Rosh HaShanah - The Jewish New Year explained By Rabbi Tzvi (Hilton) Wainstein.
Hebrew - ראש השנה
Rosh HaShanah, also called Yom Ha-Zikaron (Day of Remembrance) or Yom Teruah (Day of the Sounding the Shofar), is celebrated in the month of Tishrei when Jews believed that the world was created and on the day when G-d created Man - the last and most precious creation. Each Rosh HaShanah we proclaim G-d as our one and true King. We reaffirm our desire to serve him every moment of our lives. At this same time, G-d reviews the status of his creation and determines if we will merit another year in this world.
After prayer services, we greet each other by saying "May you be inscribed and sealed for a good year." On Rosh HaShanah, everyone is judged by G-d based on his or her actions during the previous year. The resulting judgment is inscribed by G-d and a person’s future is determined for the following year. Though that judgment is inscribed, it is not yet sealed and can still be changed at least for another ten days. G-d waits until Yom Kippur to seal the book for the year.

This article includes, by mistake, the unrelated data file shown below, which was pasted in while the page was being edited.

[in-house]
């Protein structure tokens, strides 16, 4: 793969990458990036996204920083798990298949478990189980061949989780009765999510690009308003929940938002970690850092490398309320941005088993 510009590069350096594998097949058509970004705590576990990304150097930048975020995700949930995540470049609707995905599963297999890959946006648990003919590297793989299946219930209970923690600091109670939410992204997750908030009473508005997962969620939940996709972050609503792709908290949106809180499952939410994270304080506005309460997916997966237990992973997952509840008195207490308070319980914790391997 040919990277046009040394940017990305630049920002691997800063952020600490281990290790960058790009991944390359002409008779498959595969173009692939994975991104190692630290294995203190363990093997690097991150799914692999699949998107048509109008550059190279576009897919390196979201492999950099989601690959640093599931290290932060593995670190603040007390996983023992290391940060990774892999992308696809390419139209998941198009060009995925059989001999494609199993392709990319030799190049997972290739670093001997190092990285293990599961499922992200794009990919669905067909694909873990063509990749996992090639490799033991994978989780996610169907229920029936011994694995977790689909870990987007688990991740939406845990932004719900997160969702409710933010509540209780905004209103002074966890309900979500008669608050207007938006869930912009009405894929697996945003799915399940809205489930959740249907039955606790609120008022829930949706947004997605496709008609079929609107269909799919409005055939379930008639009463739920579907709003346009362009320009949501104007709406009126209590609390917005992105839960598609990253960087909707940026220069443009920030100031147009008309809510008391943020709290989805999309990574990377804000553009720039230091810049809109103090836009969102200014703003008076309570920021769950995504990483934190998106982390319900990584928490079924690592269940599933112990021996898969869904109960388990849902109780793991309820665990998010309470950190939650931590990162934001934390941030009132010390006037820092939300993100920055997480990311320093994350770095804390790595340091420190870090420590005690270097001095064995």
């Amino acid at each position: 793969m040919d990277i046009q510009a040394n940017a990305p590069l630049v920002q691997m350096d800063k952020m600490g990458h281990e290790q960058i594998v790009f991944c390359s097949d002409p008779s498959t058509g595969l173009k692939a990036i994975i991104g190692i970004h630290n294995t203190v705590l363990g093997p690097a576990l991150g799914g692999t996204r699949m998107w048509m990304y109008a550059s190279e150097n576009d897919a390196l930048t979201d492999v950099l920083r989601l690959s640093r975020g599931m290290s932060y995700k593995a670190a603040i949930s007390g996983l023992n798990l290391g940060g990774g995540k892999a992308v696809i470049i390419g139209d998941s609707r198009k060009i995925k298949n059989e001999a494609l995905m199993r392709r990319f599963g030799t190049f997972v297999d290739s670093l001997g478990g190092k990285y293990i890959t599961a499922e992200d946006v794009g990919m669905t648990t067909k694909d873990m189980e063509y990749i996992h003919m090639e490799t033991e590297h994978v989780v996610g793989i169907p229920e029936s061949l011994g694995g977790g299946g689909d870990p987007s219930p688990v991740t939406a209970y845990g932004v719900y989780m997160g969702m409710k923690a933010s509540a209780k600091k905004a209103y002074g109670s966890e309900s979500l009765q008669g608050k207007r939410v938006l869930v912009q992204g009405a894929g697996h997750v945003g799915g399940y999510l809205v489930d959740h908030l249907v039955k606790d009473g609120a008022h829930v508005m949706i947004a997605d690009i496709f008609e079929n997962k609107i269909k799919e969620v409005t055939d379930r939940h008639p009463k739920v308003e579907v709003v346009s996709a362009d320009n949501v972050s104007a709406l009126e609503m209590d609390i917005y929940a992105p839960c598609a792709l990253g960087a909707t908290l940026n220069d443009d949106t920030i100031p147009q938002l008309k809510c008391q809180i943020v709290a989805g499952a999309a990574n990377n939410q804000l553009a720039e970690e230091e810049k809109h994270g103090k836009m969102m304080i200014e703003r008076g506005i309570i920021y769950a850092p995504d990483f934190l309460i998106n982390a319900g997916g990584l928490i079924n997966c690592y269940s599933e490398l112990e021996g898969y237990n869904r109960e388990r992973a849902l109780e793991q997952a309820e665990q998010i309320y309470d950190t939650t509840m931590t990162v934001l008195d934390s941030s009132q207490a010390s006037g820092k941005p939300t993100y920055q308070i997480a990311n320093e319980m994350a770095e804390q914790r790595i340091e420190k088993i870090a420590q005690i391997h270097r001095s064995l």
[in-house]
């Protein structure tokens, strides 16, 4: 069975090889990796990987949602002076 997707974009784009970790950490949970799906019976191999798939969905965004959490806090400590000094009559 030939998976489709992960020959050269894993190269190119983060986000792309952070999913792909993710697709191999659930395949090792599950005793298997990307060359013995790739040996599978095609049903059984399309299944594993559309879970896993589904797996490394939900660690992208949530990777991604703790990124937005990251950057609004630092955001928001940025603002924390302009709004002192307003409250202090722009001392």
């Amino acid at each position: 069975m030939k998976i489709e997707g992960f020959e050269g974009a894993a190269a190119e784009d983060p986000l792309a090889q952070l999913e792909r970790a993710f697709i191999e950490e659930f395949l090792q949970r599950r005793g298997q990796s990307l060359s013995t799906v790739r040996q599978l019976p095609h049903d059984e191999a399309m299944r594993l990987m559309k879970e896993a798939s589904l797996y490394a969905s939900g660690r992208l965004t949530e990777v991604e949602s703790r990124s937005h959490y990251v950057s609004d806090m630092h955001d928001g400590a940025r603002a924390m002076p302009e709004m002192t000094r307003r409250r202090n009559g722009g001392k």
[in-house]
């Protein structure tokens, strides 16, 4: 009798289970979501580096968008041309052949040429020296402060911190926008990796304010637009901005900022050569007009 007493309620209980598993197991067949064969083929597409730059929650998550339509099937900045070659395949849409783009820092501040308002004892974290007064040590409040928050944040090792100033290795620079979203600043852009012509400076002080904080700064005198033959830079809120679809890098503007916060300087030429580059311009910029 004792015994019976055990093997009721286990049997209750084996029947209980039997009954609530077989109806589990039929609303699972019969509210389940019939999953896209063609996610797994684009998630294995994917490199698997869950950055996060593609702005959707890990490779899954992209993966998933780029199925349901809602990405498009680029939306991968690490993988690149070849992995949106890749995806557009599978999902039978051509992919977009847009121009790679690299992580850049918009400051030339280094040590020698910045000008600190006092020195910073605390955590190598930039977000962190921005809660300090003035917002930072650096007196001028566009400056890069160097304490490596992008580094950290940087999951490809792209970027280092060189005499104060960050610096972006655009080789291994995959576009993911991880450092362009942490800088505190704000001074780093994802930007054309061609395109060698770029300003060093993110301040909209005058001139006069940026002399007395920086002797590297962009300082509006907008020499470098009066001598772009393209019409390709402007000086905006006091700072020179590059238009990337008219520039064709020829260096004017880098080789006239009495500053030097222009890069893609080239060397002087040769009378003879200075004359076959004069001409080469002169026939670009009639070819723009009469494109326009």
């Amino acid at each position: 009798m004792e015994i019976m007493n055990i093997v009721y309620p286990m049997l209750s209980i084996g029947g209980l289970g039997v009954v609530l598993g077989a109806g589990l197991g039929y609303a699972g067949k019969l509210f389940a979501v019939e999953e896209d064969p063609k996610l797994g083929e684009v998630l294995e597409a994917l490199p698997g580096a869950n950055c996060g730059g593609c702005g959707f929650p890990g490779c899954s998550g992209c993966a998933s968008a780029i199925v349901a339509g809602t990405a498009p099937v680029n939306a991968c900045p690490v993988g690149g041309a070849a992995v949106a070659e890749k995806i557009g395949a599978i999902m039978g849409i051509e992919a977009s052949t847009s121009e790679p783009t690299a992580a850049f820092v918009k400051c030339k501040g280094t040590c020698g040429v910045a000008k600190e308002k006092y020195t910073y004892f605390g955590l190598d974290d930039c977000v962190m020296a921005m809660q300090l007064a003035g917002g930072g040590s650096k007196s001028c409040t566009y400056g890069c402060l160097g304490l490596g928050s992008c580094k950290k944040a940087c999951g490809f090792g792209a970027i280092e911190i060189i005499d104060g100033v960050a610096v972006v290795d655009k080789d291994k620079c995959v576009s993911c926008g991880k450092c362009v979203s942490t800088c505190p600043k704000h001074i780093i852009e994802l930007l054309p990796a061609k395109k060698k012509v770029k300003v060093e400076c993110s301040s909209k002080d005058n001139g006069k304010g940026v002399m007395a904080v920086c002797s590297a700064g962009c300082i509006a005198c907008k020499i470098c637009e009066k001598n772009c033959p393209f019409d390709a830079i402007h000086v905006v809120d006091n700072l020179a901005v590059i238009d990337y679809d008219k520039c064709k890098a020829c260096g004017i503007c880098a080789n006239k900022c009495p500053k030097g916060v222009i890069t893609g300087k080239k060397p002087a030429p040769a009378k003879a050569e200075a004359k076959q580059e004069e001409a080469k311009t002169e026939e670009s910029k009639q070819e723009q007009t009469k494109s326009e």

How can a person change their judgment for the better? "Repentance (Teshuva), Prayer (Tefillah), and Charity (Tzdaka) can remove the bad decree." G-d looks at these three areas during the time between Rosh HaShanah and Yom Kippur (known as the Ten Days of Repentance). By examining your life and doing Teshuvah with true regret for the past and a real commitment for the future, a person can erase his misdeeds and improve his judgment before it is sealed on Yom Kippur. Similarly, by praying with greater concentration before G-d, and by giving charity with the proper spirit, one can also upgrade one's status.
Rosh HaShanah is all about making peace in the community and striving tobe a better person. It is a holiday filled with hope for the coming year. Jews believe that God is compassionate and just, and that God will accept our prayers for forgiveness.
May all of Israel be inscribed and sealed for a good year.
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